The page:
Asymmetric Electrode-Electrolyte Interfaces for High-Performance Rechargeable Lithium-Sulfur Batteries

Jia Chou, CAS Key Laboratory of Molecular Nanostructure and Nanotechnology, CAS Research/Education Center for Excellence in Molecular Sciences, Institute of Chemistry, Chinese Academy of Sciences (CAS), Beijing 100190, China; University of Chinese Academy of Sciences, Beijing 100049, China.
Ya-Hui Wang, CAS Key Laboratory of Molecular Nanostructure and Nanotechnology, CAS Research/Education Center for Excellence in Molecular Sciences, Institute of Chemistry, Chinese Academy of Sciences (CAS), Beijing 100190, China; University of Chinese Academy of Sciences, Beijing 100049, China.
Wen-Peng Wang, CAS Key Laboratory of Molecular Nanostructure and Nanotechnology, CAS Research/Education Center for Excellence in Molecular Sciences, Institute of Chemistry, Chinese Academy of Sciences (CAS), Beijing 100190, China.
Sen Xin, CAS Key Laboratory of Molecular Nanostructure and Nanotechnology, CAS Research/Education Center for Excellence in Molecular Sciences, Institute of Chemistry, Chinese Academy of Sciences (CAS), Beijing 100190, China; University of Chinese Academy of Sciences, Beijing 100049, China.
Yu-Guo Guo, CAS Key Laboratory of Molecular Nanostructure and Nanotechnology, CAS Research/Education Center for Excellence in Molecular Sciences, Institute of Chemistry, Chinese Academy of Sciences (CAS), Beijing 100190, China; University of Chinese Academy of Sciences, Beijing 100049, China.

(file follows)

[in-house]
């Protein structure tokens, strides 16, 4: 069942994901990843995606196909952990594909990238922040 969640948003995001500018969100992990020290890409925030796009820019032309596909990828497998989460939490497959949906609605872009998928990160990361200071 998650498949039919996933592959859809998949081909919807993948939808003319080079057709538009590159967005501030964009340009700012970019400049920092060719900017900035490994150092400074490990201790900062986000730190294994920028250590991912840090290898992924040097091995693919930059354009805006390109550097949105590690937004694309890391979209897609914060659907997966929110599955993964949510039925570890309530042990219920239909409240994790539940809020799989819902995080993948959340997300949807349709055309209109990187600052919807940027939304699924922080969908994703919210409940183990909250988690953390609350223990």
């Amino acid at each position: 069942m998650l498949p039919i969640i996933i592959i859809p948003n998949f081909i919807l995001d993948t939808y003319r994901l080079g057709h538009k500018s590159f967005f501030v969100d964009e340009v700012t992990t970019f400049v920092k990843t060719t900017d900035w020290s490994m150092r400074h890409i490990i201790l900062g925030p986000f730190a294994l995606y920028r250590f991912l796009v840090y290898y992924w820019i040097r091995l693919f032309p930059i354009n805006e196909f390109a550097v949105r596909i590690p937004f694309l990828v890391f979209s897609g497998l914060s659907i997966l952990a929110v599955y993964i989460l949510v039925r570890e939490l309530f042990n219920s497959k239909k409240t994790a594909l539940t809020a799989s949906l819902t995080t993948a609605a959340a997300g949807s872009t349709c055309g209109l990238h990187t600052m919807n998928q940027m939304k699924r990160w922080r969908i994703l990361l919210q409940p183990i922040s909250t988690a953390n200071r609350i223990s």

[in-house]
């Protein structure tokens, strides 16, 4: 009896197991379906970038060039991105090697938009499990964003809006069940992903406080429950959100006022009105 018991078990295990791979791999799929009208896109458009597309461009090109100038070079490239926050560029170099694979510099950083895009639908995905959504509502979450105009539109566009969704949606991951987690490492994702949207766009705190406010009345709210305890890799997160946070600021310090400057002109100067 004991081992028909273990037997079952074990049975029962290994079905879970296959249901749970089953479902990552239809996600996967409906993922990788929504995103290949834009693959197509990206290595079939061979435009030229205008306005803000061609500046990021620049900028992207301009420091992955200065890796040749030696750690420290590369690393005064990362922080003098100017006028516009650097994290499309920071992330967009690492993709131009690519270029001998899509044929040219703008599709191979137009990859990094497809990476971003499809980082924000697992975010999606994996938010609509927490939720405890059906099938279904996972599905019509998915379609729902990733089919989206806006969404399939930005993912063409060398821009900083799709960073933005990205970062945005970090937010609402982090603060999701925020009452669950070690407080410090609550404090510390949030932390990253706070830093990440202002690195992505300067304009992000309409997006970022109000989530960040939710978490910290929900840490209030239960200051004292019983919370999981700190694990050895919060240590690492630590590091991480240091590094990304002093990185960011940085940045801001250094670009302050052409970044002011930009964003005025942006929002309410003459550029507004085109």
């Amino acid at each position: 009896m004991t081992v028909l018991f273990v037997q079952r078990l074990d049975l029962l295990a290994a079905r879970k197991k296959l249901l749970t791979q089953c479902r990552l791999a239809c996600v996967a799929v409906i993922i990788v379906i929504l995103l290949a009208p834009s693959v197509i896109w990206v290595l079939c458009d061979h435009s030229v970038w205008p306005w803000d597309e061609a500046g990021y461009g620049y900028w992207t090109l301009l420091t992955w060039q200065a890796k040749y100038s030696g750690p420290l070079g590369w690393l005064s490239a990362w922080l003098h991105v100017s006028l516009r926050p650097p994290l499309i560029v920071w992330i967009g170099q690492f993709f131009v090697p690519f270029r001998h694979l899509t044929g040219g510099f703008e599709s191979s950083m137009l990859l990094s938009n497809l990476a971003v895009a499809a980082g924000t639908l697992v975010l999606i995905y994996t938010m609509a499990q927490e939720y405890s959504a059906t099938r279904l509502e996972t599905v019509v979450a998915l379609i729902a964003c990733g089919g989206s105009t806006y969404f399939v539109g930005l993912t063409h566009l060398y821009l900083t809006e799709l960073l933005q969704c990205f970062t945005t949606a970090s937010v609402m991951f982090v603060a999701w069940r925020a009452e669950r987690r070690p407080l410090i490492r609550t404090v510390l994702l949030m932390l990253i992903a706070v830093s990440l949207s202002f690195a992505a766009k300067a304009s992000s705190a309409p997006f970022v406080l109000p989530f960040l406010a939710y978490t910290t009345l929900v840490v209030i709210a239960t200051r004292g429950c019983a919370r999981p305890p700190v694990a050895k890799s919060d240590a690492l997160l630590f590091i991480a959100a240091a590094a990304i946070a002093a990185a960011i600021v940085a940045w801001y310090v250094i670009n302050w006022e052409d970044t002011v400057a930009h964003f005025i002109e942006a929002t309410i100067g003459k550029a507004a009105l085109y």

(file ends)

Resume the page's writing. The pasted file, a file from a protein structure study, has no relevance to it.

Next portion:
Abstract

With a high cell-level specific energy and a low cost, lithium-sulfur battery has been intensively studied as one of the most promising candidates for competing the next-generation energy storage campaign. Currently, the practical use of Li-S battery is hindered by rapidly declined storage performance during battery operation, as is due to irreversible loss of electroactive sulfide species at the cathode, dendrite formation at the anode and parasitic reactions at the electrode-electrolyte interface due to unfavorable cathode-anode crosstalk. In this Perspective, we proposed to stabilize the Li-S electrochemistry, and improve the storage performance of battery by designing asymmetric electrode-electrolyte interfaces that helps to simultaneously address the differentiated issues at both electrodes and facilitate charge transfer in the electrode/electrolyte and across the interfaces. The strategies we discuss could shed lights on reasonable design of battery interfaces towards realization of high-performance Li-S batteries.